Despite the desires of those affiliated with the Trump administration who are focused on black voter outreach, there won't be any significant changes to support for the president from the black community, based on historical voting patterns. How black Protestants vote overlaps significantly with black Americans in general, meaning Trump lost their support in 2016 and has continued to poll poorly with the groups.
Hillary Clinton, the 2016 Democratic presidential candidate, won nearly 90 percent of the black vote, according to exit polls. And in that year, nearly 7 in 10 black evangelicals identified with the Democratic Party, according to Public Religion Research Institute.
Bishop Paul S. Morton, founder of the Full Gospel Baptist Church Fellowship, an Atlanta-based network of predominantly black churches, appeared to address his dissatisfaction with Trump’s leadership after the meeting. He tweeted:
But frequent criticism from black pastors has not kept the president from using surrogates with roots in America’s black Christian communities to rally support behind his presidency. And one pastor who attended a meeting of mostly black clergy this week may be a challenge for Trump after he stated Thursday that the president’s actions since arriving in the White House may have caused more harm than good.
CNN’s Don Lemon asked the Rev. John Gray, pastor of Relentless Church in Greenville, S.C., if he believed that Trump was “responsible for hate in the nation’s discourse now.”
“I believe that our president has fostered a culture and climate that has allowed for what was there and has been there for years to bubble up. It has empowered people in a horrific way. Absolutely. I don’t think there’s any question about it.”
That take was strikingly different from one given at the meeting by one of Trump’s most high profile black surrogates — the Rev. Darrell Scott, pastor of New Spirit Revival Center in Cleveland Heights, Ohio. He said:
“This is probably the most proactive administration regarding urban America and the faith-based community in my lifetime. ... This is probably going be ... the most pro-black president that we’ve had in our lifetime.”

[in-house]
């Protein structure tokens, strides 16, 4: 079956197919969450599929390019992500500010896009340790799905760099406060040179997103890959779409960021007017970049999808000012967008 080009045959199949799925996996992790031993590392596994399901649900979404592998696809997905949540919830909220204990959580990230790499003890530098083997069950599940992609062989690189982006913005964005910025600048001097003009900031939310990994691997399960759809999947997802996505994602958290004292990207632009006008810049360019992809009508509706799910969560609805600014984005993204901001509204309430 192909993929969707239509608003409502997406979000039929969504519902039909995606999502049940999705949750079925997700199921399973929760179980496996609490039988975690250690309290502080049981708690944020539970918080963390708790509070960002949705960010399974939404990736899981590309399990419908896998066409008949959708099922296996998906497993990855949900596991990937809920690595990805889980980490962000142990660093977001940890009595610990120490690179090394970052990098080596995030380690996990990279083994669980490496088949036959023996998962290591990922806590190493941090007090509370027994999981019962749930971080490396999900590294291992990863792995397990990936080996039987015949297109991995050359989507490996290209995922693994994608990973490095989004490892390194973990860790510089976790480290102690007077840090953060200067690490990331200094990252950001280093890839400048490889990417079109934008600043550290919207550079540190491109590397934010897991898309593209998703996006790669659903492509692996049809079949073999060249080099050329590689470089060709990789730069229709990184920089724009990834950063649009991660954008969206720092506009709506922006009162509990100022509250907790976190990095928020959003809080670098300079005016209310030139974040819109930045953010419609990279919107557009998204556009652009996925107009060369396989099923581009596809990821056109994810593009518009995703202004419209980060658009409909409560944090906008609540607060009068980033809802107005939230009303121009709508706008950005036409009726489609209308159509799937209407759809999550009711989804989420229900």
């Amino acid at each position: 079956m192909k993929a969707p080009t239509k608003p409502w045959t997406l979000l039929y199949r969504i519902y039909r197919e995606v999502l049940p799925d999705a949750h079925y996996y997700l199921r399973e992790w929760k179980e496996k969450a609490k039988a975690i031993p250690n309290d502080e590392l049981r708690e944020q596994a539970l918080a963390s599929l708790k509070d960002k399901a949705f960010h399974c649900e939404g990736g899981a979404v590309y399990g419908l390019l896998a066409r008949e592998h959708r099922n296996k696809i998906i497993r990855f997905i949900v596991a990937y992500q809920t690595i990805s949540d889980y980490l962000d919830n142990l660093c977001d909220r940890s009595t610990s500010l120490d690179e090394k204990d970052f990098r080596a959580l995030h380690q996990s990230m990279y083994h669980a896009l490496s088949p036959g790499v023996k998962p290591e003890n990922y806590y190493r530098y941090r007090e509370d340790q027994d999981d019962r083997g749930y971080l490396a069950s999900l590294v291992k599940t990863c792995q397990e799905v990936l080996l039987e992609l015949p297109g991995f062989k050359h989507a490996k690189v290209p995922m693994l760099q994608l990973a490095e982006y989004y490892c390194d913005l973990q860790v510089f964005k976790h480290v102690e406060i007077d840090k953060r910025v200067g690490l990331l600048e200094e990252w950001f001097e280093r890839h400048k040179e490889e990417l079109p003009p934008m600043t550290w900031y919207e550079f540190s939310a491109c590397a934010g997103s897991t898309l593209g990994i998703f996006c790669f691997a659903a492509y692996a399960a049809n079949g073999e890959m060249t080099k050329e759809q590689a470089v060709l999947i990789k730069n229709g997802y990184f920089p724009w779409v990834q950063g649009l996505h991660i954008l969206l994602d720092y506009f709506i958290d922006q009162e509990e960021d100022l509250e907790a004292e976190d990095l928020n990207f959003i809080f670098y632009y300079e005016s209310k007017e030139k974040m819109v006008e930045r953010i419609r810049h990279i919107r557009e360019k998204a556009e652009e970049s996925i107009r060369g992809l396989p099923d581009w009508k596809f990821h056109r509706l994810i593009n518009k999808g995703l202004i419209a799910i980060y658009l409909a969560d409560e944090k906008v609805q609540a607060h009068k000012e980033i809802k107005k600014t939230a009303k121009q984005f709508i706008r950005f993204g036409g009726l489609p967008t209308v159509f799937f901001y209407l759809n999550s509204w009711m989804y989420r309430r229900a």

With 13 percent of black Americans approving of Trump’s job performance, according to Gallup, it’s safe to say Scott’s view of the president is not common among black Americans. And, perhaps, given the historical influence of pastors in the black community, his words aimed to reverse that. But unless there are significant changes between now and the midterm elections in Trump’s approach to leadership — particularly when it comes to issues affecting black Americans, that view will probably lead to black Americans voting against candidates hoping to expand Trump’s vision of making America great.
Having pastors of black churches, who most black Americans had never heard of before they joined the Trump campaign, support a president who most black Americans think is racist is not going to change black voters' views of Trump. Aggressively speaking out against racism and implementing policies that aim to decrease gaps between how black and white people experience the United States is what is most likely to change black voters' perspective of the man most Americans consider the most divisive president in modern history.